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digitalmars.D.learn - problem understanding struct sizes v class sizes

reply "owenm" <owen owenm.com> writes:
Would some kind soul please explain the output from the following small
(v0.121) program?  I'm clearly missing something very basic in understanding
this.

#import std.stdio;
#
#struct Struct1 { int x, y; }
#struct Struct2 { Struct1 pos1, pos2; }
#class  Class1  { Struct1 pos1, pos2; }
#
#int main() {
# writefln("sizeof [int] is [%d]",int.sizeof);
# writefln("sizeof [Struct1] is [%d]",Struct1.sizeof);
# writefln("sizeof [Struct2] is [%d]",Struct2.sizeof);
# writefln("sizeof [Class1]  is [%d]",Class1.sizeof);
# return 0;
#}

Output is:

sizeof [int] is [4]
sizeof [Struct1] is [8]
sizeof [Struct2] is [16]
sizeof [Class1]  is [4]

Why is the size of Class1 not also equal to 16?

many thanks,
owenm.
Apr 17 2005
parent reply David L. Davis <SpottedTiger yahoo.com> writes:
In article <d3ugb7$2c0f$1 digitaldaemon.com>, owenm says...
Would some kind soul please explain the output from the following small
(v0.121) program?  I'm clearly missing something very basic in understanding
this.

#import std.stdio;
#
#struct Struct1 { int x, y; }
#struct Struct2 { Struct1 pos1, pos2; }
#class  Class1  { Struct1 pos1, pos2; }
#
#int main() {
# writefln("sizeof [int] is [%d]",int.sizeof);
# writefln("sizeof [Struct1] is [%d]",Struct1.sizeof);
# writefln("sizeof [Struct2] is [%d]",Struct2.sizeof);
# writefln("sizeof [Class1]  is [%d]",Class1.sizeof);
# return 0;
#}

Output is:

sizeof [int] is [4]
sizeof [Struct1] is [8]
sizeof [Struct2] is [16]
sizeof [Class1]  is [4]

Why is the size of Class1 not also equal to 16?

many thanks,
owenm.

Check out the thread for the answer why? http://www.digitalmars.com/d/archives/27280.html Here's a little change to your D code that seems to work fine: # import std.stdio; # # struct Struct1 { int x, y; } # struct Struct2 { Struct1 pos1, pos2; } # class Class1 # { # Struct1 pos1, pos2; # public uint length() { return this.classinfo.init.length; } # } # # int main() # { # // Need to create before getting it's memory size. # Class1 oClass1 = new Class1; # # writefln("sizeof [int] is [%d]", int.sizeof); # writefln("sizeof [Struct1] is [%d]", Struct1.sizeof); # writefln("sizeof [Struct2] is [%d]", Struct2.sizeof); # # // sizeof of Class Reference # writefln("sizeof [Class1 Reference] is [%d]", oClass1.sizeof); # // sizeof the Class itself # writefln("sizeof [Class1] is [%d]", oClass1.length()); # # return 0; # } Output is: sizeof [int] is [4] sizeof [Struct1] is [8] sizeof [Struct2] is [16] sizeof [Class1 Reference] is [4] sizeof [Class1] is [24] Hope this helps. David L. ------------------------------------------------------------------- "Dare to reach for the Stars...Dare to Dream, Build, and Achieve!" ------------------------------------------------------------------- MKoD: http://spottedtiger.tripod.com/D_Language/D_Main_XP.html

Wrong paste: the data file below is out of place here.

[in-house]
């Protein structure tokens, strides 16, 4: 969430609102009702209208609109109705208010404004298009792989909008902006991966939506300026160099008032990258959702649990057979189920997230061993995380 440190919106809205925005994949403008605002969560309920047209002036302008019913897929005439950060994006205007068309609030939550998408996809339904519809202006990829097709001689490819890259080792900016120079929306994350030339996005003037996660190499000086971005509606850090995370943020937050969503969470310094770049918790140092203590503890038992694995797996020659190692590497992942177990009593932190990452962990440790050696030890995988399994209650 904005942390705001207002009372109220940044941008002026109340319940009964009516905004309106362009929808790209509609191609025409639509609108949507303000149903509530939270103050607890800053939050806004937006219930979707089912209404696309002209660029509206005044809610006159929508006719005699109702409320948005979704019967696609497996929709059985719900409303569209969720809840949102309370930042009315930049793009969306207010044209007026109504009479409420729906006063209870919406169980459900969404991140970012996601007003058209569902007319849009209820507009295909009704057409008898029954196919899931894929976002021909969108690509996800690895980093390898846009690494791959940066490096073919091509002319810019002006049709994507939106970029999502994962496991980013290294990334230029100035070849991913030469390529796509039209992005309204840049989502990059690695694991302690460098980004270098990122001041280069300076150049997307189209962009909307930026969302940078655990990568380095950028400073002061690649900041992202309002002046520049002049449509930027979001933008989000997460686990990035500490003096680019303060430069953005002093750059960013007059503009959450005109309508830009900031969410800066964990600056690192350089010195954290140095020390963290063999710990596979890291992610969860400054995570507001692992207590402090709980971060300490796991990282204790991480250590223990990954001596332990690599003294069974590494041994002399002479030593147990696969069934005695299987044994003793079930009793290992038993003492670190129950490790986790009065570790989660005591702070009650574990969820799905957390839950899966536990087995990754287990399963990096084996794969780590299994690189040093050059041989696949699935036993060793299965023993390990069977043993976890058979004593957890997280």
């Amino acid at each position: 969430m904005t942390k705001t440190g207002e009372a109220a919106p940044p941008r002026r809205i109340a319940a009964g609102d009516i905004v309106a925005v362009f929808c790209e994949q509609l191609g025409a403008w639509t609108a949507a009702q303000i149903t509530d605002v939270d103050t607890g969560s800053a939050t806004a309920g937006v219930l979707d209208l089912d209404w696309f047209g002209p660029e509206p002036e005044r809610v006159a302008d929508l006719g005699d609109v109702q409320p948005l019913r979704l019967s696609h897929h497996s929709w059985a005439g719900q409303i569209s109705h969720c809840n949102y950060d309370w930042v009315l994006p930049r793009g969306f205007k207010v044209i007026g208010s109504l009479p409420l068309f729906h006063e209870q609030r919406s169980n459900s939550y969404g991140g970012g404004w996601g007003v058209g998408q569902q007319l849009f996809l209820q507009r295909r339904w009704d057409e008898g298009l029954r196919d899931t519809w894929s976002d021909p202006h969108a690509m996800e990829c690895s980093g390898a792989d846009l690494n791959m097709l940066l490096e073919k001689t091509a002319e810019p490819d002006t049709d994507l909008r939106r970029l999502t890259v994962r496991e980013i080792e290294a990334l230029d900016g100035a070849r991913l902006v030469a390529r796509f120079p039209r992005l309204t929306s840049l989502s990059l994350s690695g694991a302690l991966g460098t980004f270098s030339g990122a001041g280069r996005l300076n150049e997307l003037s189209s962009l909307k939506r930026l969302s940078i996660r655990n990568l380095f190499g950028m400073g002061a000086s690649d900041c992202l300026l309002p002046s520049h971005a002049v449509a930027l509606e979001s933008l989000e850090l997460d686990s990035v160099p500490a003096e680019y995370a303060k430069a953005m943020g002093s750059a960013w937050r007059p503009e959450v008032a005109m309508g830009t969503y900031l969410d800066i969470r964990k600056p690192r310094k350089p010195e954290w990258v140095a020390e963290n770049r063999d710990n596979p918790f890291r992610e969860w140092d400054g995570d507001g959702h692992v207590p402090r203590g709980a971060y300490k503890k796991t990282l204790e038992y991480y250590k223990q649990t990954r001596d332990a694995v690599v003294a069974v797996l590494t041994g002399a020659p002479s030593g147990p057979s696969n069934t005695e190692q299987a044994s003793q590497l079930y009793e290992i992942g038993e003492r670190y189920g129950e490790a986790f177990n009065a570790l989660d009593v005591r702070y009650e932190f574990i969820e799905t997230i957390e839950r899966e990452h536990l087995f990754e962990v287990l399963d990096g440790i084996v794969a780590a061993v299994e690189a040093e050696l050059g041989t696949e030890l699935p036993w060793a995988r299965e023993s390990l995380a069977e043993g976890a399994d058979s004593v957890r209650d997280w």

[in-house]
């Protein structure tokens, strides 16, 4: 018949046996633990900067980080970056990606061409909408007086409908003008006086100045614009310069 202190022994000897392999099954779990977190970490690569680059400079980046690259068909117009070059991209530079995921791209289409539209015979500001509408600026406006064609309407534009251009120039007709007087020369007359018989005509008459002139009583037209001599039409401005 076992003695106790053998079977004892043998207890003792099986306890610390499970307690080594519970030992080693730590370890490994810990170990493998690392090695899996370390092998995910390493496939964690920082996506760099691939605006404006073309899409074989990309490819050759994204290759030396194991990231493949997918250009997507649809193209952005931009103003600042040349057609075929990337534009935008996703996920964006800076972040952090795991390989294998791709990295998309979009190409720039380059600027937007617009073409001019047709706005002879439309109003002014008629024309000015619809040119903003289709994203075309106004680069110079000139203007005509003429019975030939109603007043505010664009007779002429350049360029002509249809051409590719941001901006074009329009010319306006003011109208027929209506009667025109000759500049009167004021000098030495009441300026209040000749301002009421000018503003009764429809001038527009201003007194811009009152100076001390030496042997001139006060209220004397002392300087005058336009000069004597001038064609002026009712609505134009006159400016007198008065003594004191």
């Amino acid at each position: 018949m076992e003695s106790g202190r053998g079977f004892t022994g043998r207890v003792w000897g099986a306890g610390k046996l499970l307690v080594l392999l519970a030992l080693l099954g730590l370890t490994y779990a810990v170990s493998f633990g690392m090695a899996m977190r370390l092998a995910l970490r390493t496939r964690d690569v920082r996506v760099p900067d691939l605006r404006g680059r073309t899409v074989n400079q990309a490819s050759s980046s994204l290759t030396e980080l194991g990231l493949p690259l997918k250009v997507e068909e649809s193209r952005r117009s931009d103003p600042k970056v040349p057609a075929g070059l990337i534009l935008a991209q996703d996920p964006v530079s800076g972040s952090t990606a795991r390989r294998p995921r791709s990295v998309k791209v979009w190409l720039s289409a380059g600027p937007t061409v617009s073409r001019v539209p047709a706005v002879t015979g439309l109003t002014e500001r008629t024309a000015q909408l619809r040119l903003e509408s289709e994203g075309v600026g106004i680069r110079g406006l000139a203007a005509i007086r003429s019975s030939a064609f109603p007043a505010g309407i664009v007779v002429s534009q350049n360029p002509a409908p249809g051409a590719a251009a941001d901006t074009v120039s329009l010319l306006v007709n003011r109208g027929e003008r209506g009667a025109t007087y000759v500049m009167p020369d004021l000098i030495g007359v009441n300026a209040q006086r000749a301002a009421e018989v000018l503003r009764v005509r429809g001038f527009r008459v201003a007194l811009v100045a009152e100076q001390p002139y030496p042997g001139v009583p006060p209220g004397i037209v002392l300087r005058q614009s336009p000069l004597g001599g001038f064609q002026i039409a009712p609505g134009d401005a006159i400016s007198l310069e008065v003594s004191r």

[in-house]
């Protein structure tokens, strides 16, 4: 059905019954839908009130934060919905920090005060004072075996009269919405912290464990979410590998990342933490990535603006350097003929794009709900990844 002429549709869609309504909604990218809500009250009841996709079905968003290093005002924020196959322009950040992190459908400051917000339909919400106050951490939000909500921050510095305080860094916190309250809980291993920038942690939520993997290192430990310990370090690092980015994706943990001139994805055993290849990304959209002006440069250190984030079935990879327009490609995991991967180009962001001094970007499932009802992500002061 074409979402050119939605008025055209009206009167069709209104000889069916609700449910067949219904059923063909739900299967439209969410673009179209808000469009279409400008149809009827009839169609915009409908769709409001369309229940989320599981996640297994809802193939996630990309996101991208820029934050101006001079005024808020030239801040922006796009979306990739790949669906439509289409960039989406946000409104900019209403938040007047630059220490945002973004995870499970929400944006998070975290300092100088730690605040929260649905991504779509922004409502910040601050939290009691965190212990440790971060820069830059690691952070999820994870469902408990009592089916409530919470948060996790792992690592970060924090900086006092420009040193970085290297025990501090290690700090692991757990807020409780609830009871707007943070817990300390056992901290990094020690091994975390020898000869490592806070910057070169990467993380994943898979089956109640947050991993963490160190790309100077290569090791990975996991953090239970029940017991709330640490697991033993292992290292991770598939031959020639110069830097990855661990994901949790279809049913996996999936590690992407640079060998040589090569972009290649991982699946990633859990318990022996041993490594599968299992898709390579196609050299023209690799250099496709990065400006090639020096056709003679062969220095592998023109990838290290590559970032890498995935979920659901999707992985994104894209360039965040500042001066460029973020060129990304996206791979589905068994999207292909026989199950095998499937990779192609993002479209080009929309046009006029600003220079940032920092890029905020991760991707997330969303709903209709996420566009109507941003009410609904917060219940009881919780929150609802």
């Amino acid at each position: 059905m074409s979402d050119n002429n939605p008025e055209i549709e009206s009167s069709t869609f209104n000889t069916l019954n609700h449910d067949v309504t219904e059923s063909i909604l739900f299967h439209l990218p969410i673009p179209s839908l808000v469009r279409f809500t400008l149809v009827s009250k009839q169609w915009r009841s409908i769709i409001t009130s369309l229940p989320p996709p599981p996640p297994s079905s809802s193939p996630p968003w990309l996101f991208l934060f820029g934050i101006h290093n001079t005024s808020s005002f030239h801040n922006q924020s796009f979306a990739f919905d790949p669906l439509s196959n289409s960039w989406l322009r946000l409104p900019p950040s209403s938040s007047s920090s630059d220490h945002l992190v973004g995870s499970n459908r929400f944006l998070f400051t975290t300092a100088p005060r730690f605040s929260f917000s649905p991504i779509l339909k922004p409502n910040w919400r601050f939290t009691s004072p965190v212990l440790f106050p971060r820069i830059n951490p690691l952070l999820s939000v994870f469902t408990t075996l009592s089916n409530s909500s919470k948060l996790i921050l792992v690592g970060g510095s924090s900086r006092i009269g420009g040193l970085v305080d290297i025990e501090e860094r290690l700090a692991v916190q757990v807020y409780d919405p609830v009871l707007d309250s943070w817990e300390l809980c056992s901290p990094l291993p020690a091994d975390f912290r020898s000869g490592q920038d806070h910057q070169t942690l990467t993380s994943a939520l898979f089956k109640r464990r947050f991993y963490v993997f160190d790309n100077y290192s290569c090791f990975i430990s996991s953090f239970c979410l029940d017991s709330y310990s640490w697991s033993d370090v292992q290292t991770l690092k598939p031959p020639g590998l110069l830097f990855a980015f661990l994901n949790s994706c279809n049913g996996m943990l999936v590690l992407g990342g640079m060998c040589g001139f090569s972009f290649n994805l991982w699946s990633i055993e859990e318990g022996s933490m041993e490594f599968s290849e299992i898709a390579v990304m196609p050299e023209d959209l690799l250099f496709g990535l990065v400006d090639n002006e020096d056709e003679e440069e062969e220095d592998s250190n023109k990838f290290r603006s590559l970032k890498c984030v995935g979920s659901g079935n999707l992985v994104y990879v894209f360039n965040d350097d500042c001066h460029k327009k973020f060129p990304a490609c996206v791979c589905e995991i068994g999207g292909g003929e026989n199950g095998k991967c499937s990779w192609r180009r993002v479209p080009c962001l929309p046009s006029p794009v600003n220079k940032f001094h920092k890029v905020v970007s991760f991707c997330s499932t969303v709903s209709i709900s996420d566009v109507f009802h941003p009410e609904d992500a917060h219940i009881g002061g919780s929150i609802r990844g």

Apr 17 2005
next sibling parent reply "Regan Heath" <regan netwin.co.nz> writes:
On Sun, 17 Apr 2005 23:30:31 +0000 (UTC), David L. Davis  
<SpottedTiger yahoo.com> wrote:
 In article <d3ugb7$2c0f$1 digitaldaemon.com>, owenm says...
 Would some kind soul please explain the output from the following small
 (v0.121) program?  I'm clearly missing something very basic in  
 understanding
 this.

 #import std.stdio;
 #
 #struct Struct1 { int x, y; }
 #struct Struct2 { Struct1 pos1, pos2; }
 #class  Class1  { Struct1 pos1, pos2; }
 #
 #int main() {
 # writefln("sizeof [int] is [%d]",int.sizeof);
 # writefln("sizeof [Struct1] is [%d]",Struct1.sizeof);
 # writefln("sizeof [Struct2] is [%d]",Struct2.sizeof);
 # writefln("sizeof [Class1]  is [%d]",Class1.sizeof);
 # return 0;
 #}

 Output is:

 sizeof [int] is [4]
 sizeof [Struct1] is [8]
 sizeof [Struct2] is [16]
 sizeof [Class1]  is [4]

 Why is the size of Class1 not also equal to 16?

 many thanks,
 owenm.

Check out the thread for the answer why? http://www.digitalmars.com/d/archives/27280.html Here's a little change to your D code that seems to work fine: # import std.stdio; # # struct Struct1 { int x, y; } # struct Struct2 { Struct1 pos1, pos2; } # class Class1 # { # Struct1 pos1, pos2; # public uint length() { return this.classinfo.init.length; } # } # # int main() # { # // Need to create before getting it's memory size. # Class1 oClass1 = new Class1; # # writefln("sizeof [int] is [%d]", int.sizeof); # writefln("sizeof [Struct1] is [%d]", Struct1.sizeof); # writefln("sizeof [Struct2] is [%d]", Struct2.sizeof); # # // sizeof of Class Reference # writefln("sizeof [Class1 Reference] is [%d]", oClass1.sizeof); # // sizeof the Class itself # writefln("sizeof [Class1] is [%d]", oClass1.length()); # # return 0; # } Output is: sizeof [int] is [4] sizeof [Struct1] is [8] sizeof [Struct2] is [16] sizeof [Class1 Reference] is [4] sizeof [Class1] is [24] Hope this helps.